Specifically, Toney has not alleged how Capital One deprived her of meaningful choice or acted coercively in withdrawing the money from her bank account on October 6. (This is, notably, separate from the car dealership's conduct in selling Toney the car in the first place. See Compl. ¶¶ 14-47.) Based on Toney's allegations, Capital One's account withdrawal was a scheduled payment to satisfy an existing loan, id. ¶ 56, not the type of oppressive activity the Consumer Fraud Act contemplates. See, e.g., Saunders, 662 N.E.2d at 608-09 (bank's $20 per day overdraft fee not unfair, as it was clearly listed when plaintiff signed up for checking account). Capital One was not required to stand down from collecting the scheduled payment (or more to the point, did not act unethically or oppressively by collecting) merely because one of its debtors had contended-without some additional verification-that the loan's originator had acted suspiciously.

With regard to the "substantial injury" factor, Toney comes closest to satisfying this factor, but not sufficiently to overcome the lack of any public-policy violation and the absence of an unethical or oppressive practice. Under the Consumer Fraud Act, an injury generally must "(1) be substantial; (2) not be weighed by any countervailing benefits to consumers or competition that the practice produces; and (3) be an injury that consumers themselves could not reasonably have avoided." Siegel v. Shell Oil Co., 612 F.3d 932, 935 (7th Cir. 2010). This requirement is part of the first element needed to prove unfair conduct under Consumer Fraud Act, but also overlaps with the fourth element (actual damages). Dubey, 918 N.E.2d at 277.

Because Toney has not satisfied the first two elements of an unfairness claim under the Consumer Fraud Act, her injury would have to be particularly substantial to state a claim under the Act. See Robinson, 775 N.E.2d at 961. In the complaint, Toney alleges that Capital One withdrew $592.16 from her bank account via an "auto check payment." Compl. ¶ 56. But the complaint also alleges that, around one month later, Capital One sent Toney an "overpayment refund" of $193.59, id. ¶ 62, so the net injury was around $400. The complaint does not specify any other injuries Toney sustained as the result of Capital One's conduct in this instance. The extent of the injury pales in comparison to other injuries deemed substantial, e.g., Demitro v. General Motors Acceptance Corp, 902 N.E.2d 1163, 1166, 1168-69 (Ill. App. Ct. 2009) ($7,560 in compensatory damages); Dubey, 918 N.E.2d at 273, 278 ($69,145 in compensatory damages), although it is true that the cases do not purport to set a bright-line minimum dollar amount for an injury to count as "substantial," and to Toney, the $400 net loss (and the loss of the use of $593) could be considered to be personally substantial. But the problem is that the other two factors- violation of public policy and unethical or oppressive conduct-are entirely absent, so permitting a claim here threatens to turn a run-of-the-mill breach of contract claim into a Consumer Fraud Act claim.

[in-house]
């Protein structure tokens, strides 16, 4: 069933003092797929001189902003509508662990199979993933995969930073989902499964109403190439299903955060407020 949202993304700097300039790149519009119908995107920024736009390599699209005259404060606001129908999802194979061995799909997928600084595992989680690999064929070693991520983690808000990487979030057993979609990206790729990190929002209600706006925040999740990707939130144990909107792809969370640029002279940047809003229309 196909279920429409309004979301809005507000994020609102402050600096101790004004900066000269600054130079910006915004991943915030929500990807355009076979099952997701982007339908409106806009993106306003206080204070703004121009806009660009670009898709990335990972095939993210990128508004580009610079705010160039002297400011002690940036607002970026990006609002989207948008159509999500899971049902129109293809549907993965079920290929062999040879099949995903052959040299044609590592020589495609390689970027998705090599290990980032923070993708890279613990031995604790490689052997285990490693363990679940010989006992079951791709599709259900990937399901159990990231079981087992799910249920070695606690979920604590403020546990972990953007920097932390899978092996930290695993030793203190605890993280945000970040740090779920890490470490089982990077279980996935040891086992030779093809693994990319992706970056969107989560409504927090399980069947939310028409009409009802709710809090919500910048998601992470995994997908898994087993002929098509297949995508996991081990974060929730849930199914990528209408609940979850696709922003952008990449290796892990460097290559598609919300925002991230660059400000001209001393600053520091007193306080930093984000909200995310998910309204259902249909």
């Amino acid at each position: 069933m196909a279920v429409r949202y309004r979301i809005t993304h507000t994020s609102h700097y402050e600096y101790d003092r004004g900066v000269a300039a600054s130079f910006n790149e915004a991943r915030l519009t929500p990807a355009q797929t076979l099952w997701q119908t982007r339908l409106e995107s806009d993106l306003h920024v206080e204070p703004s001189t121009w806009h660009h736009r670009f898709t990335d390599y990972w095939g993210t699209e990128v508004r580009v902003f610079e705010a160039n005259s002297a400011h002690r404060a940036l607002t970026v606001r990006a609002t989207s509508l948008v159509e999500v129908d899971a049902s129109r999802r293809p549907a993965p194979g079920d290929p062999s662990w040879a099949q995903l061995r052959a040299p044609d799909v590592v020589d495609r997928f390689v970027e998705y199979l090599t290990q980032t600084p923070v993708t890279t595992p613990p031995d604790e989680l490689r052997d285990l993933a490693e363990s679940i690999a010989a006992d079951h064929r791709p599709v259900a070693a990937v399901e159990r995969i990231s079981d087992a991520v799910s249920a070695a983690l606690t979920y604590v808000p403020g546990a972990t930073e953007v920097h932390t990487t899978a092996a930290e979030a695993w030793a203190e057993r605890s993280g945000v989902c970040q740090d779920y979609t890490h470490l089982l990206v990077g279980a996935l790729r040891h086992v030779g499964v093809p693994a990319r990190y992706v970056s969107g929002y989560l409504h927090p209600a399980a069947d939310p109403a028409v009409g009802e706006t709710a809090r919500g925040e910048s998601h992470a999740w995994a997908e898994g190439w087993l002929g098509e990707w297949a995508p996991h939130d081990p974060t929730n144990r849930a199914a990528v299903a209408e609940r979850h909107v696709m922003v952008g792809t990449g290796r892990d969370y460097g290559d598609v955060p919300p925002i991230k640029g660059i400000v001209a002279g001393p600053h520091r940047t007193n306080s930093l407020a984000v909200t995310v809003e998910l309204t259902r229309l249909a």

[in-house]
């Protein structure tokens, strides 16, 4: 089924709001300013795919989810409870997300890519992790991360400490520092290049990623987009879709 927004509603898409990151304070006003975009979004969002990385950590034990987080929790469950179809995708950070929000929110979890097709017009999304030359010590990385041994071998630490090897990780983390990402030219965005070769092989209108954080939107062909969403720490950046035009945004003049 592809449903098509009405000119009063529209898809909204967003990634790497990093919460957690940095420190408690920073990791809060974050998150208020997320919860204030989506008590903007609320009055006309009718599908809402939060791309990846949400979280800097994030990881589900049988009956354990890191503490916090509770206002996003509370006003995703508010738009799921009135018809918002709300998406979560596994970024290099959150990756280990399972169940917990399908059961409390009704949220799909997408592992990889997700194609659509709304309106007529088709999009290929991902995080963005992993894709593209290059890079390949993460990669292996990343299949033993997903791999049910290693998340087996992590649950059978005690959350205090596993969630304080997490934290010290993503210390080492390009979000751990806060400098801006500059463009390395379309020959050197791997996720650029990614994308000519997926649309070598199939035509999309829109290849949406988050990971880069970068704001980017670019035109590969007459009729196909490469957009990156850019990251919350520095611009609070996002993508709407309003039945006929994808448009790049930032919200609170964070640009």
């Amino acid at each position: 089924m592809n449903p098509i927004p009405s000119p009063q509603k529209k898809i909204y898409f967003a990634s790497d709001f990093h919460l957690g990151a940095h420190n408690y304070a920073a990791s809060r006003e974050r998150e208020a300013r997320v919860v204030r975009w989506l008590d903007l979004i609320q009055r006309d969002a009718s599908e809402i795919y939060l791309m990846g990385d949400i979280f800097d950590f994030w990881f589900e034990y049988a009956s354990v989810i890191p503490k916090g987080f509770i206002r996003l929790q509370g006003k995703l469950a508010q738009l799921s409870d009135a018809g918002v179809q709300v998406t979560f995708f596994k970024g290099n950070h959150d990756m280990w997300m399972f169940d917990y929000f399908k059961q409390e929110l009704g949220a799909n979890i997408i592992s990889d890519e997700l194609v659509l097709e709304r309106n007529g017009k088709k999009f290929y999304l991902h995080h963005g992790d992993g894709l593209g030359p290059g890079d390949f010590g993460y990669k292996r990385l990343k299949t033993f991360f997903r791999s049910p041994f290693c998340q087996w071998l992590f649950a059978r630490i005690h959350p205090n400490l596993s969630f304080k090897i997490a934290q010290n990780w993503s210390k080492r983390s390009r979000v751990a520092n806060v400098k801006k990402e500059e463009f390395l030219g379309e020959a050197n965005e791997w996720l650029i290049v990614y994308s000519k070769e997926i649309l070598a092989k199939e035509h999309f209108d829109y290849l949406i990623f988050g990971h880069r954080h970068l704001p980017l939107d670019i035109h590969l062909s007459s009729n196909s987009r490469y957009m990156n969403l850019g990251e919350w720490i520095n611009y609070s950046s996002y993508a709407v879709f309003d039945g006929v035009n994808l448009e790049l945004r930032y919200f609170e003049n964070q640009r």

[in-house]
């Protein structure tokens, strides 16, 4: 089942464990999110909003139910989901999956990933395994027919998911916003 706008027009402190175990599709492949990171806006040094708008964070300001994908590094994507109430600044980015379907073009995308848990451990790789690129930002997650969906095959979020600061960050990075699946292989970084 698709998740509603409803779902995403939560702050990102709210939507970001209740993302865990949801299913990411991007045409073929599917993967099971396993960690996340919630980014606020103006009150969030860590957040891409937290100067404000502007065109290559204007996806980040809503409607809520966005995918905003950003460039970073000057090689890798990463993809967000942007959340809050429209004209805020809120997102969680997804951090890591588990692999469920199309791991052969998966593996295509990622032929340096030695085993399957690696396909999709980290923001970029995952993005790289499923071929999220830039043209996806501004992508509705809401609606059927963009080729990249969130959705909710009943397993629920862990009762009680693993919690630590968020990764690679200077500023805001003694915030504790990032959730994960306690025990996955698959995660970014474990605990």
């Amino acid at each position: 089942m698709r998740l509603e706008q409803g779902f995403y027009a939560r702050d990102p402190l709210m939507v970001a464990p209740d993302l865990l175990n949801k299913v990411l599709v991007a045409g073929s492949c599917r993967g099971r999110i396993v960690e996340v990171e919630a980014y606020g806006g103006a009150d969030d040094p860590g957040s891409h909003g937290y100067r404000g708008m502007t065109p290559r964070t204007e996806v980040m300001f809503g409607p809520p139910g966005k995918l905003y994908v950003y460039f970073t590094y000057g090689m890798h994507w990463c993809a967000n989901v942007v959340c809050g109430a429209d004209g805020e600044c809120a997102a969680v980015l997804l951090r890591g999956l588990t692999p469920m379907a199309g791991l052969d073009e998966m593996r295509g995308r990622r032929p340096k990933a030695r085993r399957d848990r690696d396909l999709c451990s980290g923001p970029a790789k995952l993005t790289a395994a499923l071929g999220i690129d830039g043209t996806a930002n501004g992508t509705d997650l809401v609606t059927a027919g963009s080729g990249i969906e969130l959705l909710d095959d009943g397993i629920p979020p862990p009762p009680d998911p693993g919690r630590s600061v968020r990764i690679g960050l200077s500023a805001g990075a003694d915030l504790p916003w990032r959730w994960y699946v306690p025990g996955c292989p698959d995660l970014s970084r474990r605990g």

Toney also alleges that Capital One "engaged in unfair business practices" and violated Consumer Fraud Act by failing to return her loan payment-the $592.16 withdrawn on October 6-in its entirety. Compl. ¶ 95. Instead, as noted above, on around November 10, 2008, Capital One sent Toney an "overpayment refund" of $193.59. Id. ¶ 62. As with the October 6 withdrawal, it is unclear from the complaint how Capital One's refusal to refund the entirety of a scheduled payment offended public policy (as distinct from some other liability theory, such as breach of contract). Therefore, here too the remaining two factors of the three-factor test for unfairness-that the alleged unfair practice was immoral, unethical, or oppressive, and that it caused substantial injury-must be present to an even greater extent. See Robinson, 775 N.E.2d at 961. And just as the withdrawal did not present those factors, the less-than-full refund does not establish immoral, unethical, or oppressive conduct, where Toney still owed, as of the time of the refund, the balance of the loan and had not definitively established to Capital One that the underlying loan should be rescinded in its entirety. The partial refund alone does not suggest conduct so oppressive that it "leave[s] the consumer with little alternative except to submit to it." Robinson, 775 N.E.2d at 961. Finally, the net loss of $400 might present a substantial injury, but overall the alleged conduct does not "sufficiently implicate[] consumer protection concerns." Demitro, 902 N.E.2d at 1169(citing People ex rel. Hartigan, 575 N.E.2d 1378 (Ill. App. Ct. 1991)). Capital One's alleged conduct here-withdrawing a car loan payment from Toney's account and returning some of it to her-is not analogous to the unethical and substantially injurious practices that violate the Consumer Fraud Act. Thus, Toney has failed to state a claim under the Consumer Fraud Act, and Capital One's motion to dismiss Count 3 is granted.


For the reasons discussed above, Capital One's motion to dismiss [R. 46] is granted.


Honorable Edmond E. Chang United States District Judge